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  • Writer's pictureAliza

In Place of Preschool Calendar Time

Updated: Jul 26, 2020

If you Google "Preschool Calendar" There is plenty written and created on the topic. There are the usual products; pocket charts to fill in the days of the week, the weather, the numbers, and anything else a teacher chooses to put in pockets.

There are articles about why the Calendar should not be taught in preschool.

Then there are more articles and products designed to make the written calendar more meaningful to young children.

On social media, I have seen teachers struggling with this question of whether or not to teach the calendar. And if so, how to do it. I hope to help answer that question, especially if you are one of those who is struggling.


I have taught in the same school for fourteen years, where teaching the calendar is neither required, nor expected, nor is it frowned upon. I teach in a school where we follow the children's interests and needs. If a group of children needed to keep track of time for some reason, teachers will help them do so in a way that makes sense to them.

A calendar is a beautiful tool to help us keep track of and organize our time. Time is broken down into years, months, weeks, days, hours, minutes, seconds. Humans have thankfully made some fabulous visual representations of those units.

Personally, I adore calendars and planners. In my daily life, I keep 2 paper planners, 2 wall calendars, and I still wear a watch. I want and need all those tools-the planners, the calendars, the watch - to keep track of my days and my responsibilities, and to create order in my life.

But, in my opinion, that is a lot of abstract symbolism to foist on young students.

Children do wonder about time, though. Students ask me all the time about what day it is, because they care if we have music class, or movement class, or if we are going to the library . They care about the day of the week, because they want to know who is picking them up from school. (Maybe it's a Nana Day!) They care because they know a parent is coming back from a trip on a certain day.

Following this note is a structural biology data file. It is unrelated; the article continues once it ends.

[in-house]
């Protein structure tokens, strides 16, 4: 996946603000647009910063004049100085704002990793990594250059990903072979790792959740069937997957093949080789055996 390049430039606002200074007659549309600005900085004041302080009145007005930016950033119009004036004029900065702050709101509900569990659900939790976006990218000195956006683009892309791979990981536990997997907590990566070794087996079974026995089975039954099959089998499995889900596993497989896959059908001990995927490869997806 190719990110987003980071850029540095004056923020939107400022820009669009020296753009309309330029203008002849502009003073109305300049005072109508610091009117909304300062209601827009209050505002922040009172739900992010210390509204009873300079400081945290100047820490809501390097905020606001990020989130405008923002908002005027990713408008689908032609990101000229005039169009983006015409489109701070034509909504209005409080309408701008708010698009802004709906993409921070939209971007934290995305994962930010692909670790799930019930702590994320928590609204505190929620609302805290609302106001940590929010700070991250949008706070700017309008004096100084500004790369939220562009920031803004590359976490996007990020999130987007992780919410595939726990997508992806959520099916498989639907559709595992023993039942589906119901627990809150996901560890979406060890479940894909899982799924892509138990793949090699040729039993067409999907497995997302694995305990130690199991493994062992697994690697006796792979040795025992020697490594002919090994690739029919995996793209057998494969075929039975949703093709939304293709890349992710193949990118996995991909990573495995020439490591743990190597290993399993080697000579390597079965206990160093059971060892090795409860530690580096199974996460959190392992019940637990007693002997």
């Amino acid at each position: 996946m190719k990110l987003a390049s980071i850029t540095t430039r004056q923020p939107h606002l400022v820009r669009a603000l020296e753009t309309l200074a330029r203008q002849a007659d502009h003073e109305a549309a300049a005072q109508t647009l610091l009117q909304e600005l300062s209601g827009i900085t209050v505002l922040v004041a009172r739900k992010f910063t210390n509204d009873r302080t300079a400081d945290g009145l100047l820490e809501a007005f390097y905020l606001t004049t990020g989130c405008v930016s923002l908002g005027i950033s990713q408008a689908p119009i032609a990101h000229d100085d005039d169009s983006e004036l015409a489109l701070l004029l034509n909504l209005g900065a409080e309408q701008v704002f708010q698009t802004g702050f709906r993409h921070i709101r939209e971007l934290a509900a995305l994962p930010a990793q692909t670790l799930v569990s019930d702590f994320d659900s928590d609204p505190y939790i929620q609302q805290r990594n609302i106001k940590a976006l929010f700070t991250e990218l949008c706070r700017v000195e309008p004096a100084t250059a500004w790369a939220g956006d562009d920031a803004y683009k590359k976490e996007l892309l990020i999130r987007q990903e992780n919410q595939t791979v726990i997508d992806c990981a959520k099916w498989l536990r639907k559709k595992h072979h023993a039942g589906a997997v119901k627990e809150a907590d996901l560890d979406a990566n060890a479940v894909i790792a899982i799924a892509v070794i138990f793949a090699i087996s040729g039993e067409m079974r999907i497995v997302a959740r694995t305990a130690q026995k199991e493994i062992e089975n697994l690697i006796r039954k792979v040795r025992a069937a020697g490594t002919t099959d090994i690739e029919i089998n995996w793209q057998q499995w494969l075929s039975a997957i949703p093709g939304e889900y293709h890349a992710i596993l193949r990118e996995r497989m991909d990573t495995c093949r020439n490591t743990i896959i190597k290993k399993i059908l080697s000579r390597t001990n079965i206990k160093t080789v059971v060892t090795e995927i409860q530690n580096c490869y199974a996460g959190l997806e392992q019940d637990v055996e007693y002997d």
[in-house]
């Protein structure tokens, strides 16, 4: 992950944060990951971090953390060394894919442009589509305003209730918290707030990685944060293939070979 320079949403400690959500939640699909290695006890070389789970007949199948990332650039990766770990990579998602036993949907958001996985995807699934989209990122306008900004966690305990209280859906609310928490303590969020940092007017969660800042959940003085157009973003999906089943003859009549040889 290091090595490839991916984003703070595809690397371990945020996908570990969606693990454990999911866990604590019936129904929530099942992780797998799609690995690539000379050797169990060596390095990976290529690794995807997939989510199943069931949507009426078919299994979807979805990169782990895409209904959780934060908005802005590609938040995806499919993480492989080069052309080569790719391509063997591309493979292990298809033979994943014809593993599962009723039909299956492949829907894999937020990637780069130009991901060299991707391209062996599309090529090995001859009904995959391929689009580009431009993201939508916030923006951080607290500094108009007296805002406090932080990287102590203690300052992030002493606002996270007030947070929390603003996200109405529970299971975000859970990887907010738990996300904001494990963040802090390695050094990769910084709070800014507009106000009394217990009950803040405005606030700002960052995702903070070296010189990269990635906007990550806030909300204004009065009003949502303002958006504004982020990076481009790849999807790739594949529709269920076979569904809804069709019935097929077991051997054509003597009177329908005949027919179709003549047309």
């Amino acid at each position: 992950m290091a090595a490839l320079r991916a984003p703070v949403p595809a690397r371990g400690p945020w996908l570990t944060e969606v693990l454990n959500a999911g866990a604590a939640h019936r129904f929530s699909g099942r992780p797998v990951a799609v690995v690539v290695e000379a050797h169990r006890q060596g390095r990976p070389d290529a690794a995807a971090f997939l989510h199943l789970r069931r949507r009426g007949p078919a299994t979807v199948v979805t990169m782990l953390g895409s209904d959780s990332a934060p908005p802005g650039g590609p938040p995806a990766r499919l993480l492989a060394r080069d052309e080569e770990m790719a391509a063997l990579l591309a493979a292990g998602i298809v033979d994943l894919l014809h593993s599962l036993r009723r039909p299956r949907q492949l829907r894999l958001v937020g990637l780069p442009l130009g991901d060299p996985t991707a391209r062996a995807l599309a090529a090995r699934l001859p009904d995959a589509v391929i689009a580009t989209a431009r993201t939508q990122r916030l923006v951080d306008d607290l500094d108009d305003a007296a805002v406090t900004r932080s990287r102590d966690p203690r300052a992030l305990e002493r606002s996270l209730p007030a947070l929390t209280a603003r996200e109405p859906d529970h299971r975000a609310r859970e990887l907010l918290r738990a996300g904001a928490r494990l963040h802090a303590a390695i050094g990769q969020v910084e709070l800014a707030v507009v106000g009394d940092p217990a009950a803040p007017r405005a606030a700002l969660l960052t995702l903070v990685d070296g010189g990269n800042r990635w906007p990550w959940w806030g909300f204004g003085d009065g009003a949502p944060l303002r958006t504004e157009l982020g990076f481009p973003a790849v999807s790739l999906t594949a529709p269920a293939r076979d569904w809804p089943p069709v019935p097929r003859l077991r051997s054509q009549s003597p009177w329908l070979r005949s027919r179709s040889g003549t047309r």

That is where I have the seen the need for understanding and keeping track of time emerge for my students. And so, I wanted to meet them right there in that space where they needed some help and guidance. That is how to make the calendar, or anything really, meaningful to students.

So, I created a book to help them. (Of course I created a book! It's kind of my thing.) It's a book that just goes over the days of the week, and how that effects our daily schedule at school. It can easily be used at home as well.

We use a picture schedule at school to keep track of our daily schedule. I simply put a photo of each day's schedule into the book. I then include something about each day's schedule (for example, that Monday is library day), and then I include photos of the children engaged in that activity. (Like looking at books in the library.)

It looks like this:

The book continues covering the whole week.

Can I just go over all the ways I love seeing children use this book?



  • With this book kids have access to our picture schedule for the whole week, not just the schedule that is hanging up each day.

  • Just as they read the picture schedule, following the order from lefty to right, (an important pre-reading skill), they do the same reading in the pages of the book.

  • There is loads of repetition in this book, because the calendar is nothing if not a repeating pattern. This allows children to easily read this book on their own, which is, guess what? An important pre-reading skill.

  • You know what else is important for learning? Connecting information to one's own life and experience. Well, since this book is about exactly that, the daily life and experience of the children in your class, I think we have got that element covered.

  • And, it is important for children to be able to connect to the pictures they see in books. (#representationmatters) Lucky for them, they are all over the pages of this one.

Oh, and it reviews the days of the week.

If you are looking for one simple, concrete, and meaningful way to teach the days of the week, it is on sale here.

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